Over two-thirds of the population in the United States and globally are over-weight or obese. The increased risk of chronic diseases among obese, including cardiovascular, respiratory diseases and cancer is well established. However, it was recognized only recently that obesity also increases risk for infectious disease morbidity and mortality. The growing obesity epidemic suggests a large proportion of the population is at risk, but the mechanisms explaining the increased risk of infection among obese are largely unknown. Given the high prevalence of obesity in the population, understanding how molecular and cellular responses vary among obese vs. non-obese can provide important insights into reducing risk and treatment among this susceptible population. Toll-like receptors (TLRs), responsible for pathogen detection, may provide important clues in understanding the relationship between obesity, immune function and the environment. TLRs play a key role in orchestrating the immune response to infections by detecting diverse pathogen-associated molecules from viruses, bacteria, fungi or protozoa and producing cytokines and other inflammatory mediators. Interestingly, recent studies have also revealed that TLR2 and TLR4 mediate immune responses to air pollutants as particulate matter can carry microbes that activate TLRs and trigger inflammatory responses. TLR4 is most studied TLR, but very little is known about the entire spectrum of other TLRs and the role they play in obesity. Furthermore, there are no population-based studies to date systemically examining the effects of obesity on the expression and function of TLRs. We hypothesize that obesity suppresses TLR expression and/or function leading to abnormal responses to pathogens and exogenous agents. We will test our hypothesis using human peripheral blood mononuclear cells (PBMCs) available through the Survey of the Health of Wisconsin, a well-established ongoing annual population-based health survey. PBMCs will be analyzed for TLR1-TLR10 expression (Aim 1). In addition, TLRs inflammatory responses will be analyzed in freshly prepared PBMCs that will be stimulated ex vivo with TLR ligands (Aim 2). To date, no human studies have examined the breadth of TLRs response in obesity. Therefore, the goals of this high-risk/high-reward research are to investigate how obesity alters expression and function of TLRs, and will provide important insight into the mechanisms by which obesity alters human response to pathogens and environmental exposures, and the role of TLRs in driving human sensitivity and response.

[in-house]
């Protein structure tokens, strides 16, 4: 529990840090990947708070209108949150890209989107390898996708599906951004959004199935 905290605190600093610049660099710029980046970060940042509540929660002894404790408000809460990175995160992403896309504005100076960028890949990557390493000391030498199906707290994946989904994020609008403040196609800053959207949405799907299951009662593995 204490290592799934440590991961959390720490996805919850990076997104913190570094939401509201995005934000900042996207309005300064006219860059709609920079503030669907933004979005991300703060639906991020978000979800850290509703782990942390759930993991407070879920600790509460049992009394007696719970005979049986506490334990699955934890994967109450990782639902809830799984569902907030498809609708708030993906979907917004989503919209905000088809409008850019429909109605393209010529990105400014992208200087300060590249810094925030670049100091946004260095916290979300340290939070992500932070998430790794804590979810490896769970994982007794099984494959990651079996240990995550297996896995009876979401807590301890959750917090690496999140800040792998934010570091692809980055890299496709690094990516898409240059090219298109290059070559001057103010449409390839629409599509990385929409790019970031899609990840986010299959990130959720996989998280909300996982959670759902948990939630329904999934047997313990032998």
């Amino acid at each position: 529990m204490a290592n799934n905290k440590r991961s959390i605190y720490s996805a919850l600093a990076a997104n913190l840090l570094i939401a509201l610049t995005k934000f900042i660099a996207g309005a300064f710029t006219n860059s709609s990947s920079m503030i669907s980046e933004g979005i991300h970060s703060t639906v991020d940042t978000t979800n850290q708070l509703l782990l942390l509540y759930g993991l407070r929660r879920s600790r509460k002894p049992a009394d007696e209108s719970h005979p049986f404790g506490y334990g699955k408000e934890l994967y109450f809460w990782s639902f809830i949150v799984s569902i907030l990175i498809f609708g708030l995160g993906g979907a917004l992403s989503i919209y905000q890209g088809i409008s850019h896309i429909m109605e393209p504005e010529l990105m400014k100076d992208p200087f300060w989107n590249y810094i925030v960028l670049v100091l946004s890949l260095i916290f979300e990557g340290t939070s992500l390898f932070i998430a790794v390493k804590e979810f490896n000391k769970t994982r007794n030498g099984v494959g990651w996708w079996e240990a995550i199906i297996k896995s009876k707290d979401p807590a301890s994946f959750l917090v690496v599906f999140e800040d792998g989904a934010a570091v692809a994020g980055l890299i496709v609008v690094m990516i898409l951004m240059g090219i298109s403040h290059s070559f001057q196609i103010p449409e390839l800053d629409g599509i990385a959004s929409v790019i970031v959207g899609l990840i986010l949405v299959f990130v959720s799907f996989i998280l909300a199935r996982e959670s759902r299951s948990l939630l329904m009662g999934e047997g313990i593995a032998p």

It is well known that obesity increases the risk for heart diseases, diabetes and cancer. It was recognized only recently that obese individuals are also at higher risk for infectious diseases, like flu or pneumonia, and complications arising from them. In this study, we will investigate how obesity affects Toll-like receptors (TLRs) in the immune system. TLRs detect viruses, bacteria or fungi and initiate body response with a goal to eliminate these pathogens. This research will advance our understanding on how obesity makes people more sensitive to their environment and more vulnerable to infections. It will help inform new prevention and treatment strategies.